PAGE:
First, let me say that it is a good thing. I was fortunate in that I had time to prepare for my retirement and move from the parsonage to our retirement home. I was very intentional about the things I gave away, sold, donated or even trashed. When push comes to shove, sometimes things just have to go.
However, I have a piece of unasked for advice, for anyone in the same position. Maybe, keep track of the things that go out the door in a notebook. Not because you would want to take back what you gave, sold or donated.
But the reality is you may, on more than one occasion drive yourself and your spouse crazy looking for that one thing you know you had somewhere. The problem is that somewhere is now residing in someone else’s home, a shop, or even, possibly the landfill.
Depending on your circumstances, said downsizing can be painful, especially if you have a history of holding onto things. And there can be ironic circumstances. I held onto my high school yearbook for 50 years, and not just holding onto it in one location. No, from too many domiciles to count; or to list. Let me just abbreviate by saying, three states, four counties and several homes.
Then, shortly before my retirement in 2018, I asked myself why I was holding onto it when I had no contact with anyone from my graduating class? I threw it out! That was in May. In September of 2018 I reconnected with a high school classmate, who put me in touch with others. In October of 2019 I had dinner with 11 of my classmates. Thankful, no one asked if I had brought my yearbook!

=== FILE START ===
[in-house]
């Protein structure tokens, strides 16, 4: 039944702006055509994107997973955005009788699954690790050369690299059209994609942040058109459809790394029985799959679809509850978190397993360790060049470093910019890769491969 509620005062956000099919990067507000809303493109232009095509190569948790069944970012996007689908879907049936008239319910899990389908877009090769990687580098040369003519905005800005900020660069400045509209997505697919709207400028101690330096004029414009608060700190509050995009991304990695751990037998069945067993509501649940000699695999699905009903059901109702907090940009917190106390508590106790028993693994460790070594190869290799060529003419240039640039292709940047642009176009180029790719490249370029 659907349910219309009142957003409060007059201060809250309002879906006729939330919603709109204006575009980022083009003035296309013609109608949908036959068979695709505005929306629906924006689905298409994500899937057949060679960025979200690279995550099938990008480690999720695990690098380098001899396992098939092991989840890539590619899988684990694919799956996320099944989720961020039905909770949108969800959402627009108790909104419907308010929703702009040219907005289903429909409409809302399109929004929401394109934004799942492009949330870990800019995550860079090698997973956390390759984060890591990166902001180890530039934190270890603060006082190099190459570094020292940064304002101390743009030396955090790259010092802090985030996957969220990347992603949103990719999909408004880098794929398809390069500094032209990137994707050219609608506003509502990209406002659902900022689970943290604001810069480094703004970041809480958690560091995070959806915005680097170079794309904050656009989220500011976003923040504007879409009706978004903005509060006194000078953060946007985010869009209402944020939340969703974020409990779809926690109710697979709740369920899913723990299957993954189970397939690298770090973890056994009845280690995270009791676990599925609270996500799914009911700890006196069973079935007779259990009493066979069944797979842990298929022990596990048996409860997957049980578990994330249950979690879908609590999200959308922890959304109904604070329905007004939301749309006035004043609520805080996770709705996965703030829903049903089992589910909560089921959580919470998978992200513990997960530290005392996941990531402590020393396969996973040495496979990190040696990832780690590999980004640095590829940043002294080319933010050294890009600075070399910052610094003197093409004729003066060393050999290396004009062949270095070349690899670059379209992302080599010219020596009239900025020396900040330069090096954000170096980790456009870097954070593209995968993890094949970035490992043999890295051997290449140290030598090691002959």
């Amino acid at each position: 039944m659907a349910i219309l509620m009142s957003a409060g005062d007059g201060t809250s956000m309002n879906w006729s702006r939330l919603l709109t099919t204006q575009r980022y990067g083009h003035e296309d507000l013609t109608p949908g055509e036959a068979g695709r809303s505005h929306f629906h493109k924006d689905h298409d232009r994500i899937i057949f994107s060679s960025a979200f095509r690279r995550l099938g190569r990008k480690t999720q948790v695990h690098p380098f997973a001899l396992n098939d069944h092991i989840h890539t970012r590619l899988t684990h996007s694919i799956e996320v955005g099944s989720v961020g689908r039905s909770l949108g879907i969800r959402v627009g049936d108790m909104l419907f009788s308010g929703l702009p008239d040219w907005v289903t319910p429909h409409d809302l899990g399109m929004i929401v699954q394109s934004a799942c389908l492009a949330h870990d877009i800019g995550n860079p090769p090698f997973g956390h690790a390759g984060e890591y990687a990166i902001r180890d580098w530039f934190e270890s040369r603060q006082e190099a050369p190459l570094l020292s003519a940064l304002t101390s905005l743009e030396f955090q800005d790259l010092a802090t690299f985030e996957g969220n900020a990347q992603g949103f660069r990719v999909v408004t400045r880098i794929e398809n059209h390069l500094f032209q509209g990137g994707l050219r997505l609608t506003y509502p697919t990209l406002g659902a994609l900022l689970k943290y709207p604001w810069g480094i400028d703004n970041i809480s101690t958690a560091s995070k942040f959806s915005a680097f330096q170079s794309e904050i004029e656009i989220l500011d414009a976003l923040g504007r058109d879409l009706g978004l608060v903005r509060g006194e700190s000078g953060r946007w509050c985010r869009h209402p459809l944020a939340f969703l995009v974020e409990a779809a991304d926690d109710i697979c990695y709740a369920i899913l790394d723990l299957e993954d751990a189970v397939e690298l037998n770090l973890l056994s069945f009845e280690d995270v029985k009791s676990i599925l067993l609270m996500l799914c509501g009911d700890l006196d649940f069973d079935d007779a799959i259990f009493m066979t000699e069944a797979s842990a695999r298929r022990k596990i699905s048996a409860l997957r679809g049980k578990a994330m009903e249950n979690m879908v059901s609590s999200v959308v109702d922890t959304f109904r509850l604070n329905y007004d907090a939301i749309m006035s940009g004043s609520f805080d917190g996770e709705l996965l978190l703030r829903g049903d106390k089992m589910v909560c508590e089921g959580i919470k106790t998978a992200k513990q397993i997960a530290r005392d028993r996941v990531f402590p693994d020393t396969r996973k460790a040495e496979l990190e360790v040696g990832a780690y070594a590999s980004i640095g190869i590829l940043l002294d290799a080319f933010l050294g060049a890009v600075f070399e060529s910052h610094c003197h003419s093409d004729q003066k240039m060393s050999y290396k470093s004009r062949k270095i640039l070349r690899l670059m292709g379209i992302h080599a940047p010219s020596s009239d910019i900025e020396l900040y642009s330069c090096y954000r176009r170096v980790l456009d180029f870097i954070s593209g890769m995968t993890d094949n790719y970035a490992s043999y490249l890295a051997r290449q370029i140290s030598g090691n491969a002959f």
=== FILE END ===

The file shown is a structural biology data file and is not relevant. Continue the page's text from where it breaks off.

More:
In another instance, I had purchased a book written by a colleauge, about his experience in leading a church through a growth phase. Buying the book seemed like a good, collegial, supportive thing to do. I carried it only to three different homes, but never read it. (So many books, so little time!) So, again, in preparation for retirement, I gave the book away, around March or April of 2018. Can you guess what happened in May of 2018? I was appointed to serve that church! With everything in me, I wanted to put that in caps, but my daughter tells me that is the equivalent of yelling in print.
My current quest for downsizing involves moving my small first floor office, to an upstairs room so that I can make room for a first floor bathroom. Recent past experience, prudence and practicality suggests if we are going to stay in this house for the rest of our lives, having access to a full bathroom on the first floor would be beneficial.
That means, although the two rooms involved are very close in terms of square feet, everything in the down stairs office, will not fit in the upstairs office/craft room. So I am proceeding judiciously. My computer and printer and office supplies are already upstairs in their new cozy digs. I like it.
There is even less “display” space here, and so I am also looking through those three dimensional resources to give to friends and trust that they won’t think that I am severely depressed. That was my big worry when I offered a friend a small oil lamp from The Holy Land. I still have a stuffed frog that I have had for over twenty years.